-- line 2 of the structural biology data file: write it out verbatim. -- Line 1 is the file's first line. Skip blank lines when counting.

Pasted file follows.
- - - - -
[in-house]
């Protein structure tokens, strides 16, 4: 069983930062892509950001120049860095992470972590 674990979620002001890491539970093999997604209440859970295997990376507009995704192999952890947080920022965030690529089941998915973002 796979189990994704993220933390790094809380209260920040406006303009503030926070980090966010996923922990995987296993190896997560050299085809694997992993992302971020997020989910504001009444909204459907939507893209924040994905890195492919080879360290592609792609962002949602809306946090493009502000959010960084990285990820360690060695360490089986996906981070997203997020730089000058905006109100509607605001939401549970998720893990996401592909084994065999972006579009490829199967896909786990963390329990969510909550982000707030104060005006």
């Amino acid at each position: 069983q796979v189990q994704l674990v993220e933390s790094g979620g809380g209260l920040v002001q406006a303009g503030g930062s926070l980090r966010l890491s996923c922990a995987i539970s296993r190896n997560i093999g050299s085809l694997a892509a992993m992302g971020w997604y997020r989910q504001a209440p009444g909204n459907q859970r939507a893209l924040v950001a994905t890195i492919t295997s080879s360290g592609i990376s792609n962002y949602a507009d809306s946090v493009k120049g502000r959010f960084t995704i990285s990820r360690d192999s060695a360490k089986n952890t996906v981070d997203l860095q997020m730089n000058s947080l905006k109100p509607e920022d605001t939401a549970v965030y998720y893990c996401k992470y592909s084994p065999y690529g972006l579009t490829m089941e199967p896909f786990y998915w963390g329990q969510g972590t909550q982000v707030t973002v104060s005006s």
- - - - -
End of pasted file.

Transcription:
């Protein structure tokens, strides 16, 4: 069983930062892509950001120049860095992470972590 674990979620002001890491539970093999997604209440859970295997990376507009995704192999952890947080920022965030690529089941998915973002 796979189990994704993220933390790094809380209260920040406006303009503030926070980090966010996923922990995987296993190896997560050299085809694997992993992302971020997020989910504001009444909204459907939507893209924040994905890195492919080879360290592609792609962002949602809306946090493009502000959010960084990285990820360690060695360490089986996906981070997203997020730089000058905006109100509607605001939401549970998720893990996401592909084994065999972006579009490829199967896909786990963390329990969510909550982000707030104060005006």